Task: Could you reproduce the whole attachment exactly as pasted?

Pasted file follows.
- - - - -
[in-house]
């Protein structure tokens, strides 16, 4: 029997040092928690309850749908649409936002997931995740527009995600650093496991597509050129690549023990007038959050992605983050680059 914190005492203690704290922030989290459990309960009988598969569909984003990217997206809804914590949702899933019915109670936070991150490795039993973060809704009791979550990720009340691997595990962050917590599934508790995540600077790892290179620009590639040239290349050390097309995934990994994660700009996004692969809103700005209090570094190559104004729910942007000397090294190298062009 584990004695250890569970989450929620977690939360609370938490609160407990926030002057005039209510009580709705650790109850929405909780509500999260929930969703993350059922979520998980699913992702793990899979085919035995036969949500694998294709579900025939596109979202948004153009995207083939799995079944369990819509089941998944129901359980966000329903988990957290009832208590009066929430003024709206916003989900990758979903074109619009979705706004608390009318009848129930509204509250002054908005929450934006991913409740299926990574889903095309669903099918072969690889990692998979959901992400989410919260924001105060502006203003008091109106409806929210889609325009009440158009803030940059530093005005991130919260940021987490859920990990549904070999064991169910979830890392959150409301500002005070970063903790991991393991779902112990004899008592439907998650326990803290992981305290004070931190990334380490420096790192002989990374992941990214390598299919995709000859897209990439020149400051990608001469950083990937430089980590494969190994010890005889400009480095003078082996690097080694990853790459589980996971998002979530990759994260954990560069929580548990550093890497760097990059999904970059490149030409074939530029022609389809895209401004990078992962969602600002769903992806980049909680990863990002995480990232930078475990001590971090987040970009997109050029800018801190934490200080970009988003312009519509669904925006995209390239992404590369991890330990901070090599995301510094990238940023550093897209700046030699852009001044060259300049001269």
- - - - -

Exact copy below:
[in-house]
């Protein structure tokens, strides 16, 4: 029997040092928690309850749908649409936002997931995740527009995600650093496991597509050129690549023990007038959050992605983050680059 914190005492203690704290922030989290459990309960009988598969569909984003990217997206809804914590949702899933019915109670936070991150490795039993973060809704009791979550990720009340691997595990962050917590599934508790995540600077790892290179620009590639040239290349050390097309995934990994994660700009996004692969809103700005209090570094190559104004729910942007000397090294190298062009 584990004695250890569970989450929620977690939360609370938490609160407990926030002057005039209510009580709705650790109850929405909780509500999260929930969703993350059922979520998980699913992702793990899979085919035995036969949500694998294709579900025939596109979202948004153009995207083939799995079944369990819509089941998944129901359980966000329903988990957290009832208590009066929430003024709206916003989900990758979903074109619009979705706004608390009318009848129930509204509250002054908005929450934006991913409740299926990574889903095309669903099918072969690889990692998979959901992400989410919260924001105060502006203003008091109106409806929210889609325009009440158009803030940059530093005005991130919260940021987490859920990990549904070999064991169910979830890392959150409301500002005070970063903790991991393991779902112990004899008592439907998650326990803290992981305290004070931190990334380490420096790192002989990374992941990214390598299919995709000859897209990439020149400051990608001469950083990937430089980590494969190994010890005889400009480095003078082996690097080694990853790459589980996971998002979530990759994260954990560069929580548990550093890497760097990059999904970059490149030409074939530029022609389809895209401004990078992962969602600002769903992806980049909680990863990002995480990232930078475990001590971090987040970009997109050029800018801190934490200080970009988003312009519509669904925006995209390239992404590369991890330990901070090599995301510094990238940023550093897209700046030699852009001044060259300049001269």